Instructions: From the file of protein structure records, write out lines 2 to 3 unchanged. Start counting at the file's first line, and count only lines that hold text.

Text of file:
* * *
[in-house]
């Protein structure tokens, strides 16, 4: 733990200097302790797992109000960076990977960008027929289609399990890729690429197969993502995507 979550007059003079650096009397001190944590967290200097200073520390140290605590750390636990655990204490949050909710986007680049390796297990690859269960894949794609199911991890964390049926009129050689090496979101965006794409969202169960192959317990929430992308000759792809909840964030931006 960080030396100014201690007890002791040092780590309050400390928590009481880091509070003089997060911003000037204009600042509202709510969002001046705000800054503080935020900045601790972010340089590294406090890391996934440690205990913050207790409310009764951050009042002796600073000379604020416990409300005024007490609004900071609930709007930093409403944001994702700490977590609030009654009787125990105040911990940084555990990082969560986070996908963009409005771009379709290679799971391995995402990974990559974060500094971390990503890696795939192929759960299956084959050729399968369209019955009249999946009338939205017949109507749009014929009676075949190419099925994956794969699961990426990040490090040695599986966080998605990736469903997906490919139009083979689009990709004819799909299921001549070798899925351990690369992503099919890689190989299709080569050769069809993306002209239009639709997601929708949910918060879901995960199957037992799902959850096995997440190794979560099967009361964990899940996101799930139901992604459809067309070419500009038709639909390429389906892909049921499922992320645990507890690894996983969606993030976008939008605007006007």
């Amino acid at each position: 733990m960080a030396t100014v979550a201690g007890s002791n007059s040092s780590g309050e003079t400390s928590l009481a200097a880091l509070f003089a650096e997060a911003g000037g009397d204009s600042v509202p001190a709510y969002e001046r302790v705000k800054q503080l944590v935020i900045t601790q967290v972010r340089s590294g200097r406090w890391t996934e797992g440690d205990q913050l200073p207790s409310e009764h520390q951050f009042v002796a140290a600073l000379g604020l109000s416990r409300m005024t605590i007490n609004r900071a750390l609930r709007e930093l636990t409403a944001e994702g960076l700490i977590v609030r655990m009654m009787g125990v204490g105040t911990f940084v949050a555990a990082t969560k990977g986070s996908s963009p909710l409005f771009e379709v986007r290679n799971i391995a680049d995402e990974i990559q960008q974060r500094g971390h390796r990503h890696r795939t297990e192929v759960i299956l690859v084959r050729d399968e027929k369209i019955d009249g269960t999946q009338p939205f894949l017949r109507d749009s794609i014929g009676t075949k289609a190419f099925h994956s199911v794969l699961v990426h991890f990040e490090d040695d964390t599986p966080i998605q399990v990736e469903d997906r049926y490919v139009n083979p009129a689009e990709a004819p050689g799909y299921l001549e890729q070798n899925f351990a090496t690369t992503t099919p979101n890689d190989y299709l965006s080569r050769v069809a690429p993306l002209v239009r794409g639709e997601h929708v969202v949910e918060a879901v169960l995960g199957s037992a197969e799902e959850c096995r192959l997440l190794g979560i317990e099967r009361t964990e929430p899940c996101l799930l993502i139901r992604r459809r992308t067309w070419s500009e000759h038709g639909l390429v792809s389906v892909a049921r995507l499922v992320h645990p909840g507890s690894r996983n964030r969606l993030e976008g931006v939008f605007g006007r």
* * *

């Protein structure tokens, strides 16, 4: 733990200097302790797992109000960076990977960008027929289609399990890729690429197969993502995507 979550007059003079650096009397001190944590967290200097200073520390140290605590750390636990655990204490949050909710986007680049390796297990690859269960894949794609199911991890964390049926009129050689090496979101965006794409969202169960192959317990929430992308000759792809909840964030931006 960080030396100014201690007890002791040092780590309050400390928590009481880091509070003089997060911003000037204009600042509202709510969002001046705000800054503080935020900045601790972010340089590294406090890391996934440690205990913050207790409310009764951050009042002796600073000379604020416990409300005024007490609004900071609930709007930093409403944001994702700490977590609030009654009787125990105040911990940084555990990082969560986070996908963009409005771009379709290679799971391995995402990974990559974060500094971390990503890696795939192929759960299956084959050729399968369209019955009249999946009338939205017949109507749009014929009676075949190419099925994956794969699961990426990040490090040695599986966080998605990736469903997906490919139009083979689009990709004819799909299921001549070798899925351990690369992503099919890689190989299709080569050769069809993306002209239009639709997601929708949910918060879901995960199957037992799902959850096995997440190794979560099967009361964990899940996101799930139901992604459809067309070419500009038709639909390429389906892909049921499922992320645990507890690894996983969606993030976008939008605007006007």
């Amino acid at each position: 733990m960080a030396t100014v979550a201690g007890s002791n007059s040092s780590g309050e003079t400390s928590l009481a200097a880091l509070f003089a650096e997060a911003g000037g009397d204009s600042v509202p001190a709510y969002e001046r302790v705000k800054q503080l944590v935020i900045t601790q967290v972010r340089s590294g200097r406090w890391t996934e797992g440690d205990q913050l200073p207790s409310e009764h520390q951050f009042v002796a140290a600073l000379g604020l109000s416990r409300m005024t605590i007490n609004r900071a750390l609930r709007e930093l636990t409403a944001e994702g960076l700490i977590v609030r655990m009654m009787g125990v204490g105040t911990f940084v949050a555990a990082t969560k990977g986070s996908s963009p909710l409005f771009e379709v986007r290679n799971i391995a680049d995402e990974i990559q960008q974060r500094g971390h390796r990503h890696r795939t297990e192929v759960i299956l690859v084959r050729d399968e027929k369209i019955d009249g269960t999946q009338p939205f894949l017949r109507d749009s794609i014929g009676t075949k289609a190419f099925h994956s199911v794969l699961v990426h991890f990040e490090d040695d964390t599986p966080i998605q399990v990736e469903d997906r049926y490919v139009n083979p009129a689009e990709a004819p050689g799909y299921l001549e890729q070798n899925f351990a090496t690369t992503t099919p979101n890689d190989y299709l965006s080569r050769v069809a690429p993306l002209v239009r794409g639709e997601h929708v969202v949910e918060a879901v169960l995960g199957s037992a197969e799902e959850c096995r192959l997440l190794g979560i317990e099967r009361t964990e929430p899940c996101l799930l993502i139901r992604r459809r992308t067309w070419s500009e000759h038709g639909l390429v792809s389906v892909a049921r995507l499922v992320h645990p909840g507890s690894r996983n964030r969606l993030e976008g931006v939008f605007g006007r």